The research team is testing the hypothesis. Valentine, who was elected to the National Academy of Sciences in 2005 and to the American Academy of Arts and Sciences this year, praised her colleagues. This research is the result of a long, successful international collaboration between UCLA and the University of Florence, she said. Our colleagues in Italy are exceptional scientists.
Co-authors on the Proceedings of the National Academy of Sciences research are Lucia Banci, a professor of chemistry at the University of Florence who is affiliated with the FiorGen Foundation; Armando Durazo, a UCLA graduate student of chemistry and biochemistry; Stefania Girotto, a postdoctoral scholar at the University of Florence; Edith Butler Gralla, a senior research chemist at UCLA; Manuele Martinelli and Miguela Vieru, graduate students at the University of Florence; and Julian P. Whitelegge, an adjunct professor at the Semel Institute for Neuroscience and Human Behavior at UCLA and UCLAs Brain Research Institute.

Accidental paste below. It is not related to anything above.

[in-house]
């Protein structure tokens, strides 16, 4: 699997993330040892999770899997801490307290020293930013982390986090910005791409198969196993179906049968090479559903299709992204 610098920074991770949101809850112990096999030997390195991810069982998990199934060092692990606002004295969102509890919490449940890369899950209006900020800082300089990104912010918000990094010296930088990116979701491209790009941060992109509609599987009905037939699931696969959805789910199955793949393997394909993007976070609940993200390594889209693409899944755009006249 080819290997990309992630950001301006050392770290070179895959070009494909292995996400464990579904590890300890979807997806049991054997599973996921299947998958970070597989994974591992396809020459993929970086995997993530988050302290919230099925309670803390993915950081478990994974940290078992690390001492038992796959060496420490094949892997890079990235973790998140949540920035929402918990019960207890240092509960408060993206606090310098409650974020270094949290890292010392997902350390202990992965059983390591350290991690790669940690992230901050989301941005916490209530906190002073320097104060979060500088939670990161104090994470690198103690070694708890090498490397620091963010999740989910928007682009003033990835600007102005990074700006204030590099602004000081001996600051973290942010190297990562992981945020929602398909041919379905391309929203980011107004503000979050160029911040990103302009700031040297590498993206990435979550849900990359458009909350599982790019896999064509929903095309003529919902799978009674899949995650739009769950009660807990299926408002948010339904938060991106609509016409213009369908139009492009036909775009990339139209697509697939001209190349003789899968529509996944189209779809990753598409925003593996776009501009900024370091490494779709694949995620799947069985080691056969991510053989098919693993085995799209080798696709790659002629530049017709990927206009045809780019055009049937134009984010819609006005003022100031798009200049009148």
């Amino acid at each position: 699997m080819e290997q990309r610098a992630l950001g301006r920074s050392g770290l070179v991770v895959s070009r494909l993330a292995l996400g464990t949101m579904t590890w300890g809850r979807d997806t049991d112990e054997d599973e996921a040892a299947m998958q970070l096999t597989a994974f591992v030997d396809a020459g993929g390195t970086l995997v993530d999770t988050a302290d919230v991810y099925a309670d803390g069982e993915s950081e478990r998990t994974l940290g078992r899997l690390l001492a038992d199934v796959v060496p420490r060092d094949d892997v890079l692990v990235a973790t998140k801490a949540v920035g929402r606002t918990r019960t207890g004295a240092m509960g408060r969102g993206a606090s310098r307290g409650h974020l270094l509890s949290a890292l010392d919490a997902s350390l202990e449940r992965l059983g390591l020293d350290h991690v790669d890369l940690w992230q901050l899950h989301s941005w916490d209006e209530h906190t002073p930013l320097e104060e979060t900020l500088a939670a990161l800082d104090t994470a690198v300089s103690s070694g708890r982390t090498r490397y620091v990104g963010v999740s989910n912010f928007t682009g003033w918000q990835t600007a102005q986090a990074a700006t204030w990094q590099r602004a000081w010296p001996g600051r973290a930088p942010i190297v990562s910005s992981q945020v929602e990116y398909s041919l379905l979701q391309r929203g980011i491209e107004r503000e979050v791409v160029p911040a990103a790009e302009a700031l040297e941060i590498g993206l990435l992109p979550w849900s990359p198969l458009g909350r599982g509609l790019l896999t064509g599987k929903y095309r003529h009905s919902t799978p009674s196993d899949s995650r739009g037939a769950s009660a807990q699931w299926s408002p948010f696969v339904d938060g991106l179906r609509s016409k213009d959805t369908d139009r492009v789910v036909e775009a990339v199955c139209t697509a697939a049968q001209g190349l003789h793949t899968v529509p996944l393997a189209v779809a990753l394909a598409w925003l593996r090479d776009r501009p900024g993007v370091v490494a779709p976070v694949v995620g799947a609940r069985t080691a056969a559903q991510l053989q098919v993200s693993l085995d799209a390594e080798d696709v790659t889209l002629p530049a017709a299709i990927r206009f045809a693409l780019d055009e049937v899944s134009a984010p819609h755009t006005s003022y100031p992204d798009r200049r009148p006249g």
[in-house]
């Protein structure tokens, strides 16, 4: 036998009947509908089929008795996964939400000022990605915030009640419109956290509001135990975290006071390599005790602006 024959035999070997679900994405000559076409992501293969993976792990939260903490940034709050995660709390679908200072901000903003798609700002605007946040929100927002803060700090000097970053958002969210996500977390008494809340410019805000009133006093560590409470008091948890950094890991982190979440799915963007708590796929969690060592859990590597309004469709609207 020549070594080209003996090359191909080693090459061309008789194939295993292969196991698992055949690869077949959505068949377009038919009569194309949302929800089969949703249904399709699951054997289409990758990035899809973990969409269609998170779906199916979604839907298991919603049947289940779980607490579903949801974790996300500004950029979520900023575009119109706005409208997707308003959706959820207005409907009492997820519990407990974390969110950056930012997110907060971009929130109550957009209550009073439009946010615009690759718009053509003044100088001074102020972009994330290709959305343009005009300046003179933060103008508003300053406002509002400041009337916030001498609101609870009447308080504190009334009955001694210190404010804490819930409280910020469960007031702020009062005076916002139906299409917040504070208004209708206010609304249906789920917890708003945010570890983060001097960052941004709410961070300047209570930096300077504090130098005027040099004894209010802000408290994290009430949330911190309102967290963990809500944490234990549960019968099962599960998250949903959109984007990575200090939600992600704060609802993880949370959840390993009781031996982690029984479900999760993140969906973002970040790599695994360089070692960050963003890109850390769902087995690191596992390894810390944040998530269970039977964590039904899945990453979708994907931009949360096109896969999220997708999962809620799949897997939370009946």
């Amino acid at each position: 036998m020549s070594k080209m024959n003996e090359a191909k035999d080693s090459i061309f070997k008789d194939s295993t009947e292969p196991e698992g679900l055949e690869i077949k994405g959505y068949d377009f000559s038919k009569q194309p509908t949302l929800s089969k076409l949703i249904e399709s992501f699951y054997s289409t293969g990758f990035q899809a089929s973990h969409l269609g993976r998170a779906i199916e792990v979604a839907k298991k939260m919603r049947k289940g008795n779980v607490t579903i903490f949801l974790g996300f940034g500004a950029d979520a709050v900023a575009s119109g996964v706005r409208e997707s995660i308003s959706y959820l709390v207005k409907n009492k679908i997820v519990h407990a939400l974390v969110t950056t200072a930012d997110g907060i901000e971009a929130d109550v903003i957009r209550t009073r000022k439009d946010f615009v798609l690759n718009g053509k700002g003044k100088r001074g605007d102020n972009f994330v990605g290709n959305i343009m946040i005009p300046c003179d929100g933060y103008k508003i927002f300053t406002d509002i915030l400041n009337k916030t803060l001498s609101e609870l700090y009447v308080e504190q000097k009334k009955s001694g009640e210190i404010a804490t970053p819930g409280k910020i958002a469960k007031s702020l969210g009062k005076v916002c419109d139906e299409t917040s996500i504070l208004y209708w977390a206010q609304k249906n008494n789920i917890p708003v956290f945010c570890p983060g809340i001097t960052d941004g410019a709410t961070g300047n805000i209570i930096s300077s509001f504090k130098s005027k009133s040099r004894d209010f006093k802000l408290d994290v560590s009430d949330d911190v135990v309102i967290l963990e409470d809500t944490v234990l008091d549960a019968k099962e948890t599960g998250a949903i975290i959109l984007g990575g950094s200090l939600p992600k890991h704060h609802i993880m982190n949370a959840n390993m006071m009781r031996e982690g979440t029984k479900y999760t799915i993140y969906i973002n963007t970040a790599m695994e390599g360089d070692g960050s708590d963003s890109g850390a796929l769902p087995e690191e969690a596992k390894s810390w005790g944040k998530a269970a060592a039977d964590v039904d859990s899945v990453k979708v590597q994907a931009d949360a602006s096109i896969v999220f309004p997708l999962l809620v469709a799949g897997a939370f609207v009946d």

Copper-zinc superoxide dismutase, which was discovered in the 1960s, is an antioxidant enzyme that protects cells from free radicals, unstable atoms or molecules that can cause cell damage. The link with ALS came when researchers sequenced the genes of people who have the inherited form of ALS and found that some of them have mutations in the gene that codes for this enzyme. While the inherited form represents only a fraction of all ALS cases, this marked the first time there was any indication of a cause for any form of ALS, Valentine said.
For many years, Valentines laboratory has studied the normal version of the protein. While the normal protein has copper and zinc, scientists can make it with no metals. When it is first made inside the cell, it has no metals and only acquires them later, Valentine said.
We studied what happens to the protein if you have the metals, if you have no metals and if you
Contact: Stuart Wolpert
University of California - Los Angeles